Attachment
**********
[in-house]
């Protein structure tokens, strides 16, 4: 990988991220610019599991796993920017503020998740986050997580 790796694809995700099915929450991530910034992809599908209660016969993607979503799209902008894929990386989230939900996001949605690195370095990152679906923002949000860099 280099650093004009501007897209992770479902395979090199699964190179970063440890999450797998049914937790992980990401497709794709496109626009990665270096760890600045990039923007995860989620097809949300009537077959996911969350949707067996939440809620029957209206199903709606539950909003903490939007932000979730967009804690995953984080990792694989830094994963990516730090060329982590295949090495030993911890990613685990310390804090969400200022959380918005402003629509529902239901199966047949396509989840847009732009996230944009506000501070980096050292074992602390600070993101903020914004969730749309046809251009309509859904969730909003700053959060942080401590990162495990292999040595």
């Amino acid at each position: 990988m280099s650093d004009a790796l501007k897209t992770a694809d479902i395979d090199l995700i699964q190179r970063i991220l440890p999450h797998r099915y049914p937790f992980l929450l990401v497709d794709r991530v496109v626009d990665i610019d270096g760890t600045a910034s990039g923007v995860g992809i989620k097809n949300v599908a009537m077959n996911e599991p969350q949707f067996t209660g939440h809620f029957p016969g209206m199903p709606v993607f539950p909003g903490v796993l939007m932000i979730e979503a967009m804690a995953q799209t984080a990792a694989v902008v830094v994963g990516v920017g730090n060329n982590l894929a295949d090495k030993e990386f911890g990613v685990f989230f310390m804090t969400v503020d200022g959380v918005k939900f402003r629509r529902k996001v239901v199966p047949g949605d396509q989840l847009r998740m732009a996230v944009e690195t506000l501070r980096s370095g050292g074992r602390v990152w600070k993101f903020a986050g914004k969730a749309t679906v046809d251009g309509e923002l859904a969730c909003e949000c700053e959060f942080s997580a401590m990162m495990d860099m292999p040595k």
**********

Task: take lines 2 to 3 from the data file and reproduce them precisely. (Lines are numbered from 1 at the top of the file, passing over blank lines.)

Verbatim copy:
């Protein structure tokens, strides 16, 4: 990988991220610019599991796993920017503020998740986050997580 790796694809995700099915929450991530910034992809599908209660016969993607979503799209902008894929990386989230939900996001949605690195370095990152679906923002949000860099 280099650093004009501007897209992770479902395979090199699964190179970063440890999450797998049914937790992980990401497709794709496109626009990665270096760890600045990039923007995860989620097809949300009537077959996911969350949707067996939440809620029957209206199903709606539950909003903490939007932000979730967009804690995953984080990792694989830094994963990516730090060329982590295949090495030993911890990613685990310390804090969400200022959380918005402003629509529902239901199966047949396509989840847009732009996230944009506000501070980096050292074992602390600070993101903020914004969730749309046809251009309509859904969730909003700053959060942080401590990162495990292999040595």
């Amino acid at each position: 990988m280099s650093d004009a790796l501007k897209t992770a694809d479902i395979d090199l995700i699964q190179r970063i991220l440890p999450h797998r099915y049914p937790f992980l929450l990401v497709d794709r991530v496109v626009d990665i610019d270096g760890t600045a910034s990039g923007v995860g992809i989620k097809n949300v599908a009537m077959n996911e599991p969350q949707f067996t209660g939440h809620f029957p016969g209206m199903p709606v993607f539950p909003g903490v796993l939007m932000i979730e979503a967009m804690a995953q799209t984080a990792a694989v902008v830094v994963g990516v920017g730090n060329n982590l894929a295949d090495k030993e990386f911890g990613v685990f989230f310390m804090t969400v503020d200022g959380v918005k939900f402003r629509r529902k996001v239901v199966p047949g949605d396509q989840l847009r998740m732009a996230v944009e690195t506000l501070r980096s370095g050292g074992r602390v990152w600070k993101f903020a986050g914004k969730a749309t679906v046809d251009g309509e923002l859904a969730c909003e949000c700053e959060f942080s997580a401590m990162m495990d860099m292999p040595k």